Which brings me onto the real reason I'm here. In the debate on the capability of Welsh in the modern age, I began to think about the dominance of English generally. OK, English may only be second (or third) in the big count of native speakers, but I'd be prepared to wager a great deal that if we include those that speak some English as a second or foreign language, the young, upstart bastard of a tongue from Northern Europe would easily sit atop the hit parade. It is the lingua franca of a mind numbing amount of arenas. It is the common tongue of the wide variety of peoples in the British Isles as well as the present and former colonies (most notably the USA and Australia) of the British Empire. It is the official language of worldwide air traffic control and the unofficial lingua franca of business, economics, and science. In fact, all notable scientific journals are published in English. (While I'm thinking about it, isn't the term lingua franca deliciously ironic, given the barely contained irritation of French speakers at the perceived dominance of English).

I've seen Spanish speakers communicate with German speakers using English. When I visited India this year, I very rarely had problems communicating with people of all walks of life when using English. In the same country, I was fascinated to see Tamil and Hindi speakers converse in English.

How did English come to find itself in this position? There are a number of commonly given theories:

1. Lazy English monoglots
2. The British Empire
3. The American economy and media

I am going to discount theory 1 immediately because I actually think that the idea of native English speakers generally being too lazy or ignorant to learn to communicate in other languages and therefore forcing others to use the language to speak to them is a myth. Sure, it will be true of a few individuals, but it is also true of many individuals from many countries. The Italians, for example, are particularly famous for their reluctance to learn or use other languages. And if you get to roll beautiful Italian sounds around your mouth every day, why would you bother to speak another language? Italian is not a lingua franca of anything much outside of Italy and hasn't been since it's grandad Latin fell out of favour. So, no; I don't think the lingua franca status of English is resultant of the laziness of those for whom it is the mother tongue.

Theory 2 is far more compelling an explanation for the widespread use of English. Without the British Empire's determinedly entrepreneurial and often violent expansion, would English be a global language? Well probably not, but I don't really like 'What if?' history, because we'll never really know so let's not bother wasting time thinking about it. Anyway, there have been some other pretty formidable empires in the modern era. Take the USSR. It's common language was, of course, Russian. What language would you use to do international business with a member of a former USSR country? That's right. English.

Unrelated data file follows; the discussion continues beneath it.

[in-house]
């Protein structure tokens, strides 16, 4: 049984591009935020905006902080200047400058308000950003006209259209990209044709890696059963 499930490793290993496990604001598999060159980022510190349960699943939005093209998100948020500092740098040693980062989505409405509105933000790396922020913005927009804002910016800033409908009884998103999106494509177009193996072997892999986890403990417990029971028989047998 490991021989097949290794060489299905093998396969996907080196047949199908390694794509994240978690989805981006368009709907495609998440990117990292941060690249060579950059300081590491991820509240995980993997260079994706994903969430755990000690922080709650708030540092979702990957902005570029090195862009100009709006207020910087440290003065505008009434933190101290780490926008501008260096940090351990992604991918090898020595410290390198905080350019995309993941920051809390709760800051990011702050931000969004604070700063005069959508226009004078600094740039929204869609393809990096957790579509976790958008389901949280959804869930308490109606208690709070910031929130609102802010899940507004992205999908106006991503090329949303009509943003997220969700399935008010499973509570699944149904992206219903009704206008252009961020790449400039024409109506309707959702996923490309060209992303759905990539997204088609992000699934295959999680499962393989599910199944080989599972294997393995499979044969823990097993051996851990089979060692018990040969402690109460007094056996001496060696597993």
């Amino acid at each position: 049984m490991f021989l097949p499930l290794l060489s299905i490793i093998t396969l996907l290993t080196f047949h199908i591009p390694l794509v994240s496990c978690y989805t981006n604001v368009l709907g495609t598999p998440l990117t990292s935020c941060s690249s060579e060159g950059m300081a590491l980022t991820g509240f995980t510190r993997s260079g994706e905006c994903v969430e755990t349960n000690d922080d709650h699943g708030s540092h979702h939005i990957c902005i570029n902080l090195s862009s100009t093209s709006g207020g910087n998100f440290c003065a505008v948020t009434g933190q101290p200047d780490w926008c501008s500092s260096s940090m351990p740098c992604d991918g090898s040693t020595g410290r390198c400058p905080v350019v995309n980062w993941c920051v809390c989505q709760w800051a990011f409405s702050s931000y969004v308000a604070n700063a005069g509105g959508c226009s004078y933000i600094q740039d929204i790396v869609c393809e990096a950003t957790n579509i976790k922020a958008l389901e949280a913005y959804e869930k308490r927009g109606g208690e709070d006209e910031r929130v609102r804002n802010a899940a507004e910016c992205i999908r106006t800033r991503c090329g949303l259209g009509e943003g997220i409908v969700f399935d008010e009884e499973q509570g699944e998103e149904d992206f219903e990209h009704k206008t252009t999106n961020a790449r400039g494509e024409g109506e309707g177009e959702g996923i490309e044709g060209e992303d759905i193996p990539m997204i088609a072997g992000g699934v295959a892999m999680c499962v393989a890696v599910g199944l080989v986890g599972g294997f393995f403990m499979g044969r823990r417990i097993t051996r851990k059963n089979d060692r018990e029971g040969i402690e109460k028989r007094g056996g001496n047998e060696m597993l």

The British Empire undoubtedly brought English to the four corners of the globe and you can see its influence most keenly in India, where English unites cultures and tongues that are otherwise utterly different. However, the British Empire also, at one time, contained the New World, or, as it now more commonly known, the United States of America. Which leads us nicely onto point 3.

The effect of American culture on the rest of the world is significant to say the least. Hollywood has spread its creations across the whole world, to the point that you could probably share a knowledge of the works of Arnold Schwarzenegger with remote Mongolian tribes. However, again I am not sure that this influence is why English is so resolute a global language. While the films of Hollywood are seen around the world, most non-English speakers watch them with soundtracks dubbed into their native language. I once spoke to a Spanish lady that remembered vividly the moment she realised that Sean Connery was not Spanish. As far as I know, she is still coming to terms with Connery's famous Scottish accent. So perhaps the effect of American culture is more our experience than that of speakers of other language.

Of course, all of these three points were and are very important when one thinks about the spread of the English language beyond the borders of England. Indeed, without any one of them, perhaps English would not be a global language. But, for me at least, English would not have been adopted as a ligua franca for anything if it didn't do the job very well. The fact of the matter is that English can cope with a mind-bendingly diverse range of situations. The bastard, mongrel nature of its conception 1500 years ago means that it was born adaptive and agile. It emerged as a lingua franca for the Angles, Saxons, Jutes and Danes that were terrorising the slightly less agressive, slightly more curmudgeonly Celts on the island of Britain in the 5th century or thereabouts. Their tongues were similar enough to share information about how to get rid of Celts most efficiently and they quickly melded into a distinct dialect.